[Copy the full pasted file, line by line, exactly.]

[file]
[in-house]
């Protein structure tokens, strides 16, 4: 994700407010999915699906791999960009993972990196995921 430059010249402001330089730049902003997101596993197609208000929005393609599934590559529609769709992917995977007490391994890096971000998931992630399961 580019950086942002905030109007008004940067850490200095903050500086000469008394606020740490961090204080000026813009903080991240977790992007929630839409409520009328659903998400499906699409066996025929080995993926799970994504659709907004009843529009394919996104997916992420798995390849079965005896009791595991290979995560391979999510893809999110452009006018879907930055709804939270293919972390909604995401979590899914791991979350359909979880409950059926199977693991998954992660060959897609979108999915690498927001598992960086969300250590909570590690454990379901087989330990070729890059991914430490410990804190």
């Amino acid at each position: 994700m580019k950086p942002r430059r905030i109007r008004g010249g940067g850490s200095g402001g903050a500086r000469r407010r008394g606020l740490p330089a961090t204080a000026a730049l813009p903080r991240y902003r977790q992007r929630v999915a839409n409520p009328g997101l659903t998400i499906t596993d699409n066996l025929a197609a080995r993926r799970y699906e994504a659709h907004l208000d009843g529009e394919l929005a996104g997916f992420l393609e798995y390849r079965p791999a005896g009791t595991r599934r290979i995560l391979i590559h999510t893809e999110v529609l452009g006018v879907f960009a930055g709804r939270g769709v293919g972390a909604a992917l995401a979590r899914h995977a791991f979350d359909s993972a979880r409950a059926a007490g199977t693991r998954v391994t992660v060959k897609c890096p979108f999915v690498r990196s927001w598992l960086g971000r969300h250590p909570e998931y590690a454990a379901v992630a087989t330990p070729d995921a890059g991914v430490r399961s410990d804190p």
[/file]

[in-house]
């Protein structure tokens, strides 16, 4: 994700407010999915699906791999960009993972990196995921 430059010249402001330089730049902003997101596993197609208000929005393609599934590559529609769709992917995977007490391994890096971000998931992630399961 580019950086942002905030109007008004940067850490200095903050500086000469008394606020740490961090204080000026813009903080991240977790992007929630839409409520009328659903998400499906699409066996025929080995993926799970994504659709907004009843529009394919996104997916992420798995390849079965005896009791595991290979995560391979999510893809999110452009006018879907930055709804939270293919972390909604995401979590899914791991979350359909979880409950059926199977693991998954992660060959897609979108999915690498927001598992960086969300250590909570590690454990379901087989330990070729890059991914430490410990804190």
């Amino acid at each position: 994700m580019k950086p942002r430059r905030i109007r008004g010249g940067g850490s200095g402001g903050a500086r000469r407010r008394g606020l740490p330089a961090t204080a000026a730049l813009p903080r991240y902003r977790q992007r929630v999915a839409n409520p009328g997101l659903t998400i499906t596993d699409n066996l025929a197609a080995r993926r799970y699906e994504a659709h907004l208000d009843g529009e394919l929005a996104g997916f992420l393609e798995y390849r079965p791999a005896g009791t595991r599934r290979i995560l391979i590559h999510t893809e999110v529609l452009g006018v879907f960009a930055g709804r939270g769709v293919g972390a909604a992917l995401a979590r899914h995977a791991f979350d359909s993972a979880r409950a059926a007490g199977t693991r998954v391994t992660v060959k897609c890096p979108f999915v690498r990196s927001w598992l960086g971000r969300h250590p909570e998931y590690a454990a379901v992630a087989t330990p070729d995921a890059g991914v430490r399961s410990d804190p």